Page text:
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05-04-2011, 04:53 PM
Join Date: Jul 2004
Location: St. Andrews
Originally Posted by
I agree with Chris on the goalie issue. I wrote 2 posts in my now defunct blog about it. This was from a few years ago so the numbers don't correspond to this year.
The major knock in my analysis is that I'd compared the in game impact of one individual to a group of twenty. Please understand that that was, in no way, the case. In fact, I agree: the goalie is the single most important player on a team. That is not what I am arguing.
What I am arguing is that there is so much parity between goalies, that all starters are so good at the NHL level, that their relative impact from one to another is somewhat negligible.
Moreover, this allows me to compare the impact of one forward to one goalie and their comparative impact on the game.
The league leader in GAA is Annti Niemi (his gaa is skewed by a great defense, mind you) and sits at 1.98. The average GAA is 2.64. This accounts for a difference of.66 goals per game. Projected over a 82 game season this translates to 54 goals.
The league leader in goals is Alex Ovechkin with 42 goals, the average is 7 (his point totals provide an even larger difference compared to the average-89 to 17). This is a 35 goal difference after 53 games. Coincidentally, this translates to a goal differential (when compared to the average) of .66.
So right there, we are comparing the impact of two singular players, fully neglecting the impact AO has on his linemates (and his 40+ assists). More importantly, a star's presence provides a ripple effect for all of his teammates. The quality of opposition falls for all other lines. This is evidenced by Mike Knubles jump in point scoring despite his age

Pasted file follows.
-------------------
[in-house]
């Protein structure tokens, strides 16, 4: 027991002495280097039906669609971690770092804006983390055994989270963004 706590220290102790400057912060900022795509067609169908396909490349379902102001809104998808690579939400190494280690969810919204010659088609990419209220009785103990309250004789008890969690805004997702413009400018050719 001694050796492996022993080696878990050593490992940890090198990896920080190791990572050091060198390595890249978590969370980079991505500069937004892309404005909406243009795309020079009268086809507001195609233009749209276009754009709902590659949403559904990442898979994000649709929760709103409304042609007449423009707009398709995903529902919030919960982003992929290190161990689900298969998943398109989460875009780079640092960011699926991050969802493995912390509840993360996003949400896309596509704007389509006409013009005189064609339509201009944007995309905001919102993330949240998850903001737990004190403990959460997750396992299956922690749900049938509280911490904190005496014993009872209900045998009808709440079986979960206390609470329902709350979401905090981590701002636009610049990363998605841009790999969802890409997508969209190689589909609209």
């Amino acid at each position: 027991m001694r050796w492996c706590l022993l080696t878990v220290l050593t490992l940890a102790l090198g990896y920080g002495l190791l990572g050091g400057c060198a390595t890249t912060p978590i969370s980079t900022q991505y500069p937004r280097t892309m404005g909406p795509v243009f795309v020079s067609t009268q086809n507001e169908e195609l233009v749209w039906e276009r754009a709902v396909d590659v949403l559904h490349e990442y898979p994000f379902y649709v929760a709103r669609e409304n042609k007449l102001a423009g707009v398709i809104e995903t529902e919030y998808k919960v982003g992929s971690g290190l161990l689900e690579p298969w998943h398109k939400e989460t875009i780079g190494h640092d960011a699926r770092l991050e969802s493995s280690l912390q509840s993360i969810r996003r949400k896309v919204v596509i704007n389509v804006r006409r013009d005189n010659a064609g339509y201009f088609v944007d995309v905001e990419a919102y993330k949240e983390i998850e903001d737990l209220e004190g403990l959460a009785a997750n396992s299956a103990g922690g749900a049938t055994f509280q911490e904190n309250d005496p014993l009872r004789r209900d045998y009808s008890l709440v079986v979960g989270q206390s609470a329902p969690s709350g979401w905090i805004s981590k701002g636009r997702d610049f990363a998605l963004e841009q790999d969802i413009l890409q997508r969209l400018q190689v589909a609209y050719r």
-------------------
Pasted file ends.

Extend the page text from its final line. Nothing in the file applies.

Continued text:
By the way, Aaron Asham recently scored his 7th goal of the year.... Who falls on the average for GAA and SV% respectively? Marc Andre Fleury and Marty Turco... Just some food for thought about comparative impact
This argument holds a lot of weight as an economic argument about how you spend money on the position, particularly past the identifiable elite. The problem is translating an economic argument about the monetary value of the position onto the importance of the on-ice production from the position.
If you want to have an economic conversation about how much one should spend on goalie, that's an area where it's quite interesting. But Shafer's argument is that goalies are the product of their team more than themselves, and therefore THAT is why you shouldn't invest in 'em.
That argument is crap.
[BTW, GAA is not a stat I would ever use to evaluate the performance of a goalie. Just saying.]
This is evidenced by Mike Knubles jump in point scoring despite his age.
I suggest you look at Knubles TOI's stats before you start making this argument too hard. The reason his scoring jumped was because he was finally given the ice time and linemates to, ya know, score goals.
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